But are they strong?
Japan is joining the fray on its Intervention day. As with all intervention days the market puts down its economic playthings, dresses up in its finery and heads off down to the tilt-yard to either participate or spectate in the medieval sport of FX jousting.
The rules are fairly simple. The intervening central bank climbs its mount, usually an e-platform or a phone line to one of its primary dealers and pelts off full tilt towards the market. The market will meanwhile be heading towards the intervener. On passing each other they will try to knock each other off their mounts.
But what usually happens is that the intevener will try to get the jump on Market by charging down the course and delivering the first blow whilst Mr Market is still joshing with his knaves and hasn't even donned his armour. From then on the day consists of a series of jousts with the intervener taking on all comers, normally a bevy of relieved local exporters grateful for light relief, a few commited fundamentalist nutters and a collection of headstrong (some may say foolhardy) speculators, who remember the glory Sir Soros garnered defeating the Old Lady of England. Meanwhile the audience cheers on from the sidelines and makes bets as to how many yards the intervener can do before he gets knocked down.
We suggested yesterday the markets are getting closer to the point of major coordinated policy intervention as "price" has become the news. If price is the news then of course the way to counter the bad news is to move the price. "Price" even went Tabloid yesterday with the fact that the Dow hasn't fallen for so many days since whenever the last time was. With the BoJ now in play after the SNB and their quasi-QE yesterday, we debate if the ECB will declare its support. As with most intervention days the gossip and rumors are rife and economic data is but a sideline (though today's German data once again shows their exporters loving the benefits of the periphery weakening its currency).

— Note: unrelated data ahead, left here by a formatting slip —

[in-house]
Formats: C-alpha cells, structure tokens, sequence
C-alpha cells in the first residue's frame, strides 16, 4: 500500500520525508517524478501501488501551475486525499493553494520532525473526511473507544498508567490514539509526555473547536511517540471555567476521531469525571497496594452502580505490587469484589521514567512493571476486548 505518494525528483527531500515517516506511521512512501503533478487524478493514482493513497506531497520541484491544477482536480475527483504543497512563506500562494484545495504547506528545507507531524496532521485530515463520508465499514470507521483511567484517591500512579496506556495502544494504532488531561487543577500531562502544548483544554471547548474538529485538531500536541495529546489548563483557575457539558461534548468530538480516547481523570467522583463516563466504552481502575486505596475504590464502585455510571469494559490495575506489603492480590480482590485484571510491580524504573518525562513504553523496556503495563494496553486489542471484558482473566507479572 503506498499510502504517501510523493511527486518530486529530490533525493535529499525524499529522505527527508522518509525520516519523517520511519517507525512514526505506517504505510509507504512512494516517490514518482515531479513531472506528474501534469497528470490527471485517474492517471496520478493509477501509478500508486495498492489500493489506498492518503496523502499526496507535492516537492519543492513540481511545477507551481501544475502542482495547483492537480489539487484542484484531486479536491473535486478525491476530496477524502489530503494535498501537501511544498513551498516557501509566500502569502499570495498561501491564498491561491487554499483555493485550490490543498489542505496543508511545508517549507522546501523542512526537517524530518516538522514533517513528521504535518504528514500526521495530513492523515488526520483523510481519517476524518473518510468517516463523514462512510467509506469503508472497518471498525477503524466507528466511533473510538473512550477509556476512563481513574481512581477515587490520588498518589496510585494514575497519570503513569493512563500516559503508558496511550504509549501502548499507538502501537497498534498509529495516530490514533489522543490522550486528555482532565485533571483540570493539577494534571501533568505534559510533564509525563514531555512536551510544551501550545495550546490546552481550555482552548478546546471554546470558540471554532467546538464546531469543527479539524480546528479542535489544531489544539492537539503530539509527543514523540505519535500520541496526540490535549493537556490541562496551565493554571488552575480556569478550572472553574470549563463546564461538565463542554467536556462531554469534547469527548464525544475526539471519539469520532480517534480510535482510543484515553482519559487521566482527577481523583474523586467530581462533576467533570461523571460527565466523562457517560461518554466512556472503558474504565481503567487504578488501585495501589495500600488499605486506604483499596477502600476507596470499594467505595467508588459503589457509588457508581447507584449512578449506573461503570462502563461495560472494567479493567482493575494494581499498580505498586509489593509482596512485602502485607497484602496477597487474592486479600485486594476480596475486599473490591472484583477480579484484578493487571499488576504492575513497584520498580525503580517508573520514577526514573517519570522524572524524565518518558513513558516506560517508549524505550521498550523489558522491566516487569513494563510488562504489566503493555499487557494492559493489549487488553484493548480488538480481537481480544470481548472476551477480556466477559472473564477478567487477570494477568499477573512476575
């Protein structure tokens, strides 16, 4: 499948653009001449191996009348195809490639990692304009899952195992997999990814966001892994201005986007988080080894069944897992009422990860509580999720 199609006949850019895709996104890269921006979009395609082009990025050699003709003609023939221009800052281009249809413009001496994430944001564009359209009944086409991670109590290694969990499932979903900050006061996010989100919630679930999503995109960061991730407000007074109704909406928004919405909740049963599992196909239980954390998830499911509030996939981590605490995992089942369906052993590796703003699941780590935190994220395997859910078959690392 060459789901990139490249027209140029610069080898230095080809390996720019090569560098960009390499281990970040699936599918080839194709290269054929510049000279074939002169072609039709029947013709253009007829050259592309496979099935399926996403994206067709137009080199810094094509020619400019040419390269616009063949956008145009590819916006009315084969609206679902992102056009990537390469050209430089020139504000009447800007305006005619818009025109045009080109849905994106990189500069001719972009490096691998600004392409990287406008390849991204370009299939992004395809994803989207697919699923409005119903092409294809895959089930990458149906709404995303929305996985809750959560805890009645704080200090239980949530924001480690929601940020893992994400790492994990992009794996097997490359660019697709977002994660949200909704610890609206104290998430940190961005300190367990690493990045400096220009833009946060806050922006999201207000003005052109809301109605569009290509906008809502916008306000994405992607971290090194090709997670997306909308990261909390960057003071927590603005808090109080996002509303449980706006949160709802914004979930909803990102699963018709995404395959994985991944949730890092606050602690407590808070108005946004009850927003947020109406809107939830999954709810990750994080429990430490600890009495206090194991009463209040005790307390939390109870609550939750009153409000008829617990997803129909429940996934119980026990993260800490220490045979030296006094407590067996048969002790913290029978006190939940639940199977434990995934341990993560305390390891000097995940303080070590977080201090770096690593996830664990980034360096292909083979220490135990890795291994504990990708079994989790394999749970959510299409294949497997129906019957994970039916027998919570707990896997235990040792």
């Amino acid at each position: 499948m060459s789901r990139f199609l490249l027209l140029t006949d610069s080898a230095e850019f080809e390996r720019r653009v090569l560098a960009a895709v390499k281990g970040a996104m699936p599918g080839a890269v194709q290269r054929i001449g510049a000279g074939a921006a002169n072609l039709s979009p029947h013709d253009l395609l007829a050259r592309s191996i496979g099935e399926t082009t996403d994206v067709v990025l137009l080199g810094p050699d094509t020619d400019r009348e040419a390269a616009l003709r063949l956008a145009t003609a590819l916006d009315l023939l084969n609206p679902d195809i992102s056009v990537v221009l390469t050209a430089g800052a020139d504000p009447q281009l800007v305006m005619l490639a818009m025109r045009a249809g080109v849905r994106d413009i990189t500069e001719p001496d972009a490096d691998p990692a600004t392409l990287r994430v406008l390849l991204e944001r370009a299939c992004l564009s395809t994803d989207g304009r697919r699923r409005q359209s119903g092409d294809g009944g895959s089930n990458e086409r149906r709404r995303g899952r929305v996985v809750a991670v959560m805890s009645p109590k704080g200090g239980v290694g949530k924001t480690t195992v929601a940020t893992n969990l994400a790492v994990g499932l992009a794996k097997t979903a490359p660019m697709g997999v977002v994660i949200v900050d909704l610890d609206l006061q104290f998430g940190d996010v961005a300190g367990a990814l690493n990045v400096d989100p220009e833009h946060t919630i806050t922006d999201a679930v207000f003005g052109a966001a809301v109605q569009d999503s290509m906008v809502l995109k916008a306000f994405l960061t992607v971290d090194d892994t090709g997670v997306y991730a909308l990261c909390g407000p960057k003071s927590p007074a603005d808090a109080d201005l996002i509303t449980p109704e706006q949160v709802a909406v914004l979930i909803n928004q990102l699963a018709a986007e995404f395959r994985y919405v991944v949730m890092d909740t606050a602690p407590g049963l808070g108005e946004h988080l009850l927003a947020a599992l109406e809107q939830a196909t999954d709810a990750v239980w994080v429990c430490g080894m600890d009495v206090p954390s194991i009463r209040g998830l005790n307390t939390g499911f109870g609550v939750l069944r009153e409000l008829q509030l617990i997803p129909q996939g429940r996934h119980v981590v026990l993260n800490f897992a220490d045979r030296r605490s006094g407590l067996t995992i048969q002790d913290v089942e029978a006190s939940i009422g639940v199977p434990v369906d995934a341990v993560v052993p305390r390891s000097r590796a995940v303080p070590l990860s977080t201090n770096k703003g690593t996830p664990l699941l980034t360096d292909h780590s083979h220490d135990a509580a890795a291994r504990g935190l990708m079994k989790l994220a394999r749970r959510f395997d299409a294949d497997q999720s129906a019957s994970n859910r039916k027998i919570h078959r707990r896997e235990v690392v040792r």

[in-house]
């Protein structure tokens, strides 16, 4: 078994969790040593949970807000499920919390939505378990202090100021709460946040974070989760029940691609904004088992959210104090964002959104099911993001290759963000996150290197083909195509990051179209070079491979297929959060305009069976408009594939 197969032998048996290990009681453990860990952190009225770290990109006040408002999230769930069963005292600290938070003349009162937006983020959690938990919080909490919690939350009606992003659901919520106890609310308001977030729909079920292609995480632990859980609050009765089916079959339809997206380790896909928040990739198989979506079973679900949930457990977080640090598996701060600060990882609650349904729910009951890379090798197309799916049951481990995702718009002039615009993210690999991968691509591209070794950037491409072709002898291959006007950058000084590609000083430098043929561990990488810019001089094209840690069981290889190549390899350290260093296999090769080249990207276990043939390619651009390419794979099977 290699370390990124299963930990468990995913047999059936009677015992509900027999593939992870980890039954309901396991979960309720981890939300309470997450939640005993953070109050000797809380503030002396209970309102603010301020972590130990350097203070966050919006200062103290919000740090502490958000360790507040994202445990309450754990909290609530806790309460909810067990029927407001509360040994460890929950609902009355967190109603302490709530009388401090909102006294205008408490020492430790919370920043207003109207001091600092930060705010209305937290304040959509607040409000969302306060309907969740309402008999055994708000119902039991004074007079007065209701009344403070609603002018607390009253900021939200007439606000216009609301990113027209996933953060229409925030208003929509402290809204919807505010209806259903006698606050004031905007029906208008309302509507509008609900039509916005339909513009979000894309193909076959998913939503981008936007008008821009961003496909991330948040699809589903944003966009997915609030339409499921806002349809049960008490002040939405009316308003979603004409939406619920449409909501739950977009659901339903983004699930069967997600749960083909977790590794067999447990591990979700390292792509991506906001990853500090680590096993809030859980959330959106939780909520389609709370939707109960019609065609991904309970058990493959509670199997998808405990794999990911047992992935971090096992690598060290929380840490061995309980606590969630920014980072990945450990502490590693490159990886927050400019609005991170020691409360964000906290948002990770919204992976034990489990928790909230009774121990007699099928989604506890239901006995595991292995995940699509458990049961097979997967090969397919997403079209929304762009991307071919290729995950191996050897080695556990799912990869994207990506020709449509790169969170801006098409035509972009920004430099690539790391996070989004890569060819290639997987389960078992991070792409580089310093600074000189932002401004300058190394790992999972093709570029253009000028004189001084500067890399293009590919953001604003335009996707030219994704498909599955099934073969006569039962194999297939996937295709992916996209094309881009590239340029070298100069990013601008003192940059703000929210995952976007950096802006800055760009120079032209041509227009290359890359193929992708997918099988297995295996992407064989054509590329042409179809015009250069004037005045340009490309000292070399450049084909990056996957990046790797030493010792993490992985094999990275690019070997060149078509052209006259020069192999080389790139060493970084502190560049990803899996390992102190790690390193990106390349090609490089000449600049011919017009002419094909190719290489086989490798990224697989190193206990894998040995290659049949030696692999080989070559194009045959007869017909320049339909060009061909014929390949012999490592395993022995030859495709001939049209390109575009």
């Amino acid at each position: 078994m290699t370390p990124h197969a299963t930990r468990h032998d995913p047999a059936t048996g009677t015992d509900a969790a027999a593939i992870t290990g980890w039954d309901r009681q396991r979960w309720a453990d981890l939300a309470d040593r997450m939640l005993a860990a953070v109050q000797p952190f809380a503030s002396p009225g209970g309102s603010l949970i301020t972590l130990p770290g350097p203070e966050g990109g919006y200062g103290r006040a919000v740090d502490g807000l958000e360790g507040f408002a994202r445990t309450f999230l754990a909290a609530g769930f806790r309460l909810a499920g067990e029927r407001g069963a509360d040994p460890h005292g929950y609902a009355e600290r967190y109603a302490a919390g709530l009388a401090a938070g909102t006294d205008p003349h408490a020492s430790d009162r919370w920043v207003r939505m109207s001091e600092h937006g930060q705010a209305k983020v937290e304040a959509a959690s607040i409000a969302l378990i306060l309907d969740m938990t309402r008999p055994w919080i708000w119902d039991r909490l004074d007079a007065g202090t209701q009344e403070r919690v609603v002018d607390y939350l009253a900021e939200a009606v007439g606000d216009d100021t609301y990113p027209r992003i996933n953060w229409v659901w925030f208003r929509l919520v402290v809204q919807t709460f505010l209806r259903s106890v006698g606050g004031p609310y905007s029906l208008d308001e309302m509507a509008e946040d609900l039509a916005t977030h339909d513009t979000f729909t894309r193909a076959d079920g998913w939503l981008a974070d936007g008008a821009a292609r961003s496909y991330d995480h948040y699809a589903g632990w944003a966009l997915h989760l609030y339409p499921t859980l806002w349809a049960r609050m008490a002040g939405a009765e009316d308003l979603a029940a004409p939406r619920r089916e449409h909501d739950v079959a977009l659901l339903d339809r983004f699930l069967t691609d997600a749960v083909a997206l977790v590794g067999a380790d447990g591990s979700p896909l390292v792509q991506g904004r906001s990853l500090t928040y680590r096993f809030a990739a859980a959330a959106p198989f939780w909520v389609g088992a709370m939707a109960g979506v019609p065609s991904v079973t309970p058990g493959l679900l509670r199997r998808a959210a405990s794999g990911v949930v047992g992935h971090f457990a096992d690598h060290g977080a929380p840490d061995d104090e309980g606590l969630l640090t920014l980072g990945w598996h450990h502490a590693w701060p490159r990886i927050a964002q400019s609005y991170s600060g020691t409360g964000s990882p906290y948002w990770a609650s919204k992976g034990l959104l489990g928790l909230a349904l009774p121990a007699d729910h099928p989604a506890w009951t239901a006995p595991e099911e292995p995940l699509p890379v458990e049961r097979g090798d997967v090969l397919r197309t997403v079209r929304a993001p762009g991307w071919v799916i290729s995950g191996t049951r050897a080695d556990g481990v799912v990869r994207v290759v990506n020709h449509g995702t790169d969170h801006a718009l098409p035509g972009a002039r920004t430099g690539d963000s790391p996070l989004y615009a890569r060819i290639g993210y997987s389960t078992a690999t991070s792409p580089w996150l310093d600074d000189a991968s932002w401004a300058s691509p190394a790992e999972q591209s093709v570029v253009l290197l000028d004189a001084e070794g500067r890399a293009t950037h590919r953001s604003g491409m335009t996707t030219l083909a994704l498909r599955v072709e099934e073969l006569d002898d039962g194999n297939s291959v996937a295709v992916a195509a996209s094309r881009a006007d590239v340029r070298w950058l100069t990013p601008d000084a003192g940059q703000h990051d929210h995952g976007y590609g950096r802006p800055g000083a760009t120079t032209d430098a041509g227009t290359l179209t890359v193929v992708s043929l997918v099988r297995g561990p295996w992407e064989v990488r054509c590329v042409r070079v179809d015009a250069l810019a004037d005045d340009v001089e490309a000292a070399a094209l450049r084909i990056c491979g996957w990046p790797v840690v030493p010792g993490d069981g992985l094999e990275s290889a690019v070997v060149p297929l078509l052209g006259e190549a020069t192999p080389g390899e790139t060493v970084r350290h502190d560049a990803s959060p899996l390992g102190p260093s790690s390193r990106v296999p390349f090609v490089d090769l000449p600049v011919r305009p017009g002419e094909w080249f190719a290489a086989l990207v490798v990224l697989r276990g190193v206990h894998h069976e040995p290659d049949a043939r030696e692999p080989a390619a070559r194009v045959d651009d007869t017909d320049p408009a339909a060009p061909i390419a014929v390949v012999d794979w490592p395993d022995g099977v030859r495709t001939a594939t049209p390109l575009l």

TMM are meanwhile firmly in the stands watching rather than jousting and have started to play their own game of futility. TMM are trying rank in order of uselessness their collection of useless things.
Plastic wing-nuts to secure toilet seats
Lawn-mower on a yacht
Trying to get yourself off email lists
PC World (the UK store)
The Euro rescue plan
The US Republicans
"Baby on board" car stickers
US ratings agencies
Western Audit firms operating in China
Balance sheet accounting
Buying Swiss 1y govt bond, as it's yielding MINUS 0.047%
Your pension plans
Buying equities as you don't think 2 CBs reflating is bearish
Your children's futures
Increasing your luck by forwarding this on to 10 true friends
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